The New York Times: The Movement to End Racist Voting Laws
This year, state laws will bar nearly six million Americans with criminal convictions from voting in the presidential election. About 4.4 million of those are people who are not in prison but are still denied the right to vote.
While felon disenfranchisement laws have a history in many parts of the country, the harshest are found in the South, where they were central to the architecture of Jim Crow.
These laws date to the late 19th and early 20th centuries, when states in the former Confederacy — from Texas to Florida — set out to reverse the effects of the 15th Amendment, which guaranteed African-Americans the right to vote. Felony voting restrictions formed the foundation of this effort, but the Southern states quickly reinforced barriers to voting with poll taxes, literacy tests, white-only primaries, registration restrictions, and exemptions for whites from measures created to keep blacks from voting.
Poll taxes and literacy tests were swept away after the Voting Rights Act of 1965. But disenfranchisement of people with criminal records remained, and it is just beginning to attract the attention it deserves.
Last week, for example, Gov. Jerry Brown of California signed a bill granting voting rights to people convicted of felonies who are being held in county-run jails. In Virginia, Gov. Terry McAuliffe is battling with the legislature over his plan for restoring the voting rights of tens of thousands of former inmates. Also last week, black citizens who were denied the vote in Alabama brought a federal lawsuit challenging the state’s disenfranchisement statute, a move that has started a broader discussion about the racist origins of such laws and their devastating effect on African-American communities.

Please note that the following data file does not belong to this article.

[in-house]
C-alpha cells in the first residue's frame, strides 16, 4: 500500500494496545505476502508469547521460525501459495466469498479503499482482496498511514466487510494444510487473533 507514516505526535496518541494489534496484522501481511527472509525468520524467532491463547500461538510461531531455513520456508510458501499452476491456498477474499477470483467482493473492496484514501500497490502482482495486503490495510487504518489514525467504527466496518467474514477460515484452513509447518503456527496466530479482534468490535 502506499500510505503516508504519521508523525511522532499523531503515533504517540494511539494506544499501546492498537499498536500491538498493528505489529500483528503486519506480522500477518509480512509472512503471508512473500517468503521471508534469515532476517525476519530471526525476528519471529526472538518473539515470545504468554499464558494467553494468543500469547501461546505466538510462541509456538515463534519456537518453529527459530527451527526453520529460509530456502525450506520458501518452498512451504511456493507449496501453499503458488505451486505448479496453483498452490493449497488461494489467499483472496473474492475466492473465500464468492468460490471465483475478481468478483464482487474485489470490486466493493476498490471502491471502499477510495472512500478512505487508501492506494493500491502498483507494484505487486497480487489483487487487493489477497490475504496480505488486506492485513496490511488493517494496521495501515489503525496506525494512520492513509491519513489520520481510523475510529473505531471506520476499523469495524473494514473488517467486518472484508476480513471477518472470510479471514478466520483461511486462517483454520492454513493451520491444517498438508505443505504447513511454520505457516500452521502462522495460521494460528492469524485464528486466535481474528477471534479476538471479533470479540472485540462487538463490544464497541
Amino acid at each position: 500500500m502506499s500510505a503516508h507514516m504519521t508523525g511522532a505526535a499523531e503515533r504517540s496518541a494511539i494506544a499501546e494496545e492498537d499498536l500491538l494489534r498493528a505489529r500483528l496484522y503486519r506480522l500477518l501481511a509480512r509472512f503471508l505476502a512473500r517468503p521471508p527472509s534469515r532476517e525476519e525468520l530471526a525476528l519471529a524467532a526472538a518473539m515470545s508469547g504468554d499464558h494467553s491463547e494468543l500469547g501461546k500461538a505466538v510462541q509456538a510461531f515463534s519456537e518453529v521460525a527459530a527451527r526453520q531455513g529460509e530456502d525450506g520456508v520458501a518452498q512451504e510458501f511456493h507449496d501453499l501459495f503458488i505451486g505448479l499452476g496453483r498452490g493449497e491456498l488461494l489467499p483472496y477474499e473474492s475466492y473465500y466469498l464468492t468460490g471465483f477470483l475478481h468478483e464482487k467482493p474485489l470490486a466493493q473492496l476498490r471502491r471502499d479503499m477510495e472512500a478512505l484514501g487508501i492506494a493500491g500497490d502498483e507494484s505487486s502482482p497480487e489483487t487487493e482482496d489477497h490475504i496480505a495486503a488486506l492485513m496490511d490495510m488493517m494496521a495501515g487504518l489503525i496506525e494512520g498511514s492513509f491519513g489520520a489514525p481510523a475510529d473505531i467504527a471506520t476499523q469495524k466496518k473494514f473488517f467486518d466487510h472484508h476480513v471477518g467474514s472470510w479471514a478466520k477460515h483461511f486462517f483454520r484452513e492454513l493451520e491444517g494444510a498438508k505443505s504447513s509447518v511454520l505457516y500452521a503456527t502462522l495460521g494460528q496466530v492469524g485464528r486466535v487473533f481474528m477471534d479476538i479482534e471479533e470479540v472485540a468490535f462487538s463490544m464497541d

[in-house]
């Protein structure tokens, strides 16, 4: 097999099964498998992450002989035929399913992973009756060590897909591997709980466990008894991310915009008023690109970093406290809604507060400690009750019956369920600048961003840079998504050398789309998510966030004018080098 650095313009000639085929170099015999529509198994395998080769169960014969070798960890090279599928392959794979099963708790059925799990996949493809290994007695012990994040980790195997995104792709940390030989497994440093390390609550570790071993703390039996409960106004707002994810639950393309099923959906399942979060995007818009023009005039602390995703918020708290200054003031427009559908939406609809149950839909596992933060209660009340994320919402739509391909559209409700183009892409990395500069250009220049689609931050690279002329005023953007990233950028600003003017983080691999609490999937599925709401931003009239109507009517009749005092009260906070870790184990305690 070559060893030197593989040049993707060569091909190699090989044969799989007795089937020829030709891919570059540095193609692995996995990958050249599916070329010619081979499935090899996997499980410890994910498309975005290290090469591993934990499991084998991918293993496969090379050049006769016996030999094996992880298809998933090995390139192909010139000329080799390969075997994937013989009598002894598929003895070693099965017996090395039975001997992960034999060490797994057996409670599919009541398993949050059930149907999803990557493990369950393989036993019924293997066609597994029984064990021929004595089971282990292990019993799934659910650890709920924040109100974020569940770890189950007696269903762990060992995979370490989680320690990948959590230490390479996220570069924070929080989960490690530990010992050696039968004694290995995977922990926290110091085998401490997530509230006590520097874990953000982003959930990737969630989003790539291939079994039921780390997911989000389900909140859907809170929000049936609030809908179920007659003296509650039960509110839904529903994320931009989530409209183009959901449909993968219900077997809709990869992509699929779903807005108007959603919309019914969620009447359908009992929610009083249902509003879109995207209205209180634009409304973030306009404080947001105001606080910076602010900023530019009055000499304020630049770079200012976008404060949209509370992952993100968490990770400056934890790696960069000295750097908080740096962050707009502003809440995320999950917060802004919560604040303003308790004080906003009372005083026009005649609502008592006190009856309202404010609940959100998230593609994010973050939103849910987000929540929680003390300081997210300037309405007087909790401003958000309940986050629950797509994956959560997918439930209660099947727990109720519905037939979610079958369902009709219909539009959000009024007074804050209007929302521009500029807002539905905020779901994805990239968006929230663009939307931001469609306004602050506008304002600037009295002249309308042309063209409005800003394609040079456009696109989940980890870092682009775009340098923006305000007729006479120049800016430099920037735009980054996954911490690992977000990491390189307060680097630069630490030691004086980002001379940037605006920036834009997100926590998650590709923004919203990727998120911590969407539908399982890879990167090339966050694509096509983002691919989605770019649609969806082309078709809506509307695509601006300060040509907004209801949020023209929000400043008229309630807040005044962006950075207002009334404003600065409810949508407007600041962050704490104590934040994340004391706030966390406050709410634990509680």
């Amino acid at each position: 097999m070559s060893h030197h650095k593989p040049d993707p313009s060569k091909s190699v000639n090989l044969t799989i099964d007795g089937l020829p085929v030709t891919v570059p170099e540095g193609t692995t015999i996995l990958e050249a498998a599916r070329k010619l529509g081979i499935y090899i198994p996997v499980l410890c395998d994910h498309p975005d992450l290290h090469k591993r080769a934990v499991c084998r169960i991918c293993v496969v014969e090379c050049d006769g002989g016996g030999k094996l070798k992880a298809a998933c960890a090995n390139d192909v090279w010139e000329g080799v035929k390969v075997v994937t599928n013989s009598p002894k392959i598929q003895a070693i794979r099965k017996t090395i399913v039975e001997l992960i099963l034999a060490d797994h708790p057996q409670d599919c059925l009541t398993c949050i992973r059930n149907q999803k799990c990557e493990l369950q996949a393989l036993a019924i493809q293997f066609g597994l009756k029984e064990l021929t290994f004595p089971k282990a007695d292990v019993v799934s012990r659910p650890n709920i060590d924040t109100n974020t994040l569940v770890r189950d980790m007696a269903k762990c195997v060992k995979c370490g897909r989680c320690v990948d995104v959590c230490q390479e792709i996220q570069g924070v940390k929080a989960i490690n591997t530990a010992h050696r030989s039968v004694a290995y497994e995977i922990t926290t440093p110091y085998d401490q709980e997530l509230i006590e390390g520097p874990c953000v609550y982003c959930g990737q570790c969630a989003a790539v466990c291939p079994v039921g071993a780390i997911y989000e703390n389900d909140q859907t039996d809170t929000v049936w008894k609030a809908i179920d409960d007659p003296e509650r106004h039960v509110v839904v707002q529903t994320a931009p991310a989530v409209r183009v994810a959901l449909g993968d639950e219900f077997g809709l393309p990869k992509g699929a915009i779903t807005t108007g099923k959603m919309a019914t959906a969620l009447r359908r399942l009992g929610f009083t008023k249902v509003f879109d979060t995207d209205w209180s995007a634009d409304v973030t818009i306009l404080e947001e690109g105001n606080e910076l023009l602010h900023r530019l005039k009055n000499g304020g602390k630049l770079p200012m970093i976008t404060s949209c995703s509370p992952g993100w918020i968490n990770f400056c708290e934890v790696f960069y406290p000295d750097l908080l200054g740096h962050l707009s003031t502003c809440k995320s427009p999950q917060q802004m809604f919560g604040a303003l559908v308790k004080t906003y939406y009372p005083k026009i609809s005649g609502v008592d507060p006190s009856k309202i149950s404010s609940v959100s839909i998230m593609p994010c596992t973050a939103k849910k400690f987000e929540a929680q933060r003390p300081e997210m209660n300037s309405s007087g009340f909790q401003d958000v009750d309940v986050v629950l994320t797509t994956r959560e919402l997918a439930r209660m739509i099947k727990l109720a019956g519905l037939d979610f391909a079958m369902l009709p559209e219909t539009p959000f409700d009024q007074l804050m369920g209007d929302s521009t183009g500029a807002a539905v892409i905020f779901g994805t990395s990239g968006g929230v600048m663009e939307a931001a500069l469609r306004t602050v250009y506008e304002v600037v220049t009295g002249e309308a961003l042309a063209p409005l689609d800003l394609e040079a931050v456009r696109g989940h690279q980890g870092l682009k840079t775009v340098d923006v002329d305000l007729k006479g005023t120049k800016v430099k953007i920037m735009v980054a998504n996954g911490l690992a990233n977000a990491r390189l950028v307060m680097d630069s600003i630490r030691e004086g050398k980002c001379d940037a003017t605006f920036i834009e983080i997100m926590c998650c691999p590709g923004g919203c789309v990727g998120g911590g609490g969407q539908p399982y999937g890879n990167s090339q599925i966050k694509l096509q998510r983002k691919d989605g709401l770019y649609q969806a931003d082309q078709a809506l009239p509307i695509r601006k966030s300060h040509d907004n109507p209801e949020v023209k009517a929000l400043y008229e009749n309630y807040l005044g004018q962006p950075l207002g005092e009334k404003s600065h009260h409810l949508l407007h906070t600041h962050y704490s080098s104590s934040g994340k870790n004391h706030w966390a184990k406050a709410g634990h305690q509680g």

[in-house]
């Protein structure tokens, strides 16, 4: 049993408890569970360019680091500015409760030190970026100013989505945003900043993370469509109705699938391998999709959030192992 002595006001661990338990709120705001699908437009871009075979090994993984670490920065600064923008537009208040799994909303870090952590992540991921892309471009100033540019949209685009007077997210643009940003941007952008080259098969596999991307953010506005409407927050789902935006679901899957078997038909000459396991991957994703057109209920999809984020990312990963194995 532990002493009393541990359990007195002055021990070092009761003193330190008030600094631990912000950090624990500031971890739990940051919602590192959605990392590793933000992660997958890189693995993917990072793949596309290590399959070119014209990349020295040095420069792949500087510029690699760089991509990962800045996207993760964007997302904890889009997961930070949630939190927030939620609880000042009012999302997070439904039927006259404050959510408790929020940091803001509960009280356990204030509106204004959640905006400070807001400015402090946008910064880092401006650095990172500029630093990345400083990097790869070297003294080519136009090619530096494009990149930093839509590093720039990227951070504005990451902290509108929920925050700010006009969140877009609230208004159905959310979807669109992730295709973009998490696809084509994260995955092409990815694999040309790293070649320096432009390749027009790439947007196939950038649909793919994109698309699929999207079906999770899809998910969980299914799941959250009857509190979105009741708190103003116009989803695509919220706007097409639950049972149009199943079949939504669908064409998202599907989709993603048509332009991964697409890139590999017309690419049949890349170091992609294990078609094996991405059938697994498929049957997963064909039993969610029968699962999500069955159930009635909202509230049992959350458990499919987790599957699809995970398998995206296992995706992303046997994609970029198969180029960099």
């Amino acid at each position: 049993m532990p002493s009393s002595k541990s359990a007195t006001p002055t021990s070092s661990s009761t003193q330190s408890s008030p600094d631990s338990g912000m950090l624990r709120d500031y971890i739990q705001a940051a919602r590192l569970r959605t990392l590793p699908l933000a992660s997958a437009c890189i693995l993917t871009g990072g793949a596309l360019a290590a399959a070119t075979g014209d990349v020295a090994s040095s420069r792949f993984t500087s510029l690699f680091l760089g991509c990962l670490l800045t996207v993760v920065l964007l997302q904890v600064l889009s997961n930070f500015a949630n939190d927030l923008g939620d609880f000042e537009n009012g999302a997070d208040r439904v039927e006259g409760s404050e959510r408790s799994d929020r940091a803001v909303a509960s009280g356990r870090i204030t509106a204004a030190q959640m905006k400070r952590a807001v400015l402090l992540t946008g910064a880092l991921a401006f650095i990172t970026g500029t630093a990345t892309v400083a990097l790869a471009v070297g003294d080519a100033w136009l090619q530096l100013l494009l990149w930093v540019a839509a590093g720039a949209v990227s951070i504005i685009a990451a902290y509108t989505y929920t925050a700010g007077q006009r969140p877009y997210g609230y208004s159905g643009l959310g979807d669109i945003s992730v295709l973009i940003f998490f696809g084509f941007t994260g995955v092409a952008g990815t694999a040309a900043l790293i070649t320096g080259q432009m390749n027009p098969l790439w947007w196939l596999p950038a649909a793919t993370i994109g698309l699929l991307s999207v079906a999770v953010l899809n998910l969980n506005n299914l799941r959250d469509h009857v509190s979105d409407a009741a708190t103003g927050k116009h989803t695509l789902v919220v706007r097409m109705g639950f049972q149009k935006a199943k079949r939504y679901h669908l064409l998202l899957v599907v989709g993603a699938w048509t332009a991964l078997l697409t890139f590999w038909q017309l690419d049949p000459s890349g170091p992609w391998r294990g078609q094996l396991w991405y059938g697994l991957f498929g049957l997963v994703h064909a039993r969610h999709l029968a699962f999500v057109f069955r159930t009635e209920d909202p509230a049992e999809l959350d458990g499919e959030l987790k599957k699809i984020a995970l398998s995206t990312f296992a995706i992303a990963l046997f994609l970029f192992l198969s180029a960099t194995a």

In 1901, Alabama’s constitutional convention — convened for the purpose of establishing “white supremacy in this state” and staving off the “menace of Negro domination” at the ballot box — expanded an existing disenfranchisement law to include any offense “involving moral turpitude.” Among the disqualifying offenses were vagrancy, adultery and wife beating, which were more likely to be prosecuted against blacks.
In 1985, two people who lost voting rights for committing misdemeanors challenged the Alabama law. The Supreme Court ruled in that case, Hunter v. Underwood, that the “moral turpitude” provision was expressly intended to strip black citizens of the vote and was therefore unconstitutional. The Alabama Legislature revised the statute in 1996, keeping the moral turpitude language, but limiting its application to felonies.
The new suit challenges the law on several grounds. In addition to a charge of vagueness, the suit argues that the moral turpitude provision is unconstitutional because it was written with discriminatory intent. It also maintains that the 14th and 15th Amendments do not allow states to use criminal disenfranchisement to strip black people of the vote. Today, the statute disenfranchises about 15 percent of the state’s black voting-age population, compared with less than 5 percent for whites.
The way the law is administered magnifies the problem. Alabama has never determined which felonies are disqualifying — even though it requires citizens seeking to register to vote to declare under pain of perjury that they have not committed a disqualifying offense.
County registrars are left to decide eligibility to vote. This means that people who have voted for decades in one county can be denied registration when they move elsewhere. The state compounds this injury by requiring often desperately poor people to pay fines, court costs, restitution and other fees before they can vote. This is the modern-day equivalent of an illegal poll tax.
That many states continue to view people who have served time in prison as unfit to vote is a stain on the idea of democracy. The Alabama law and its history display this shameful truth.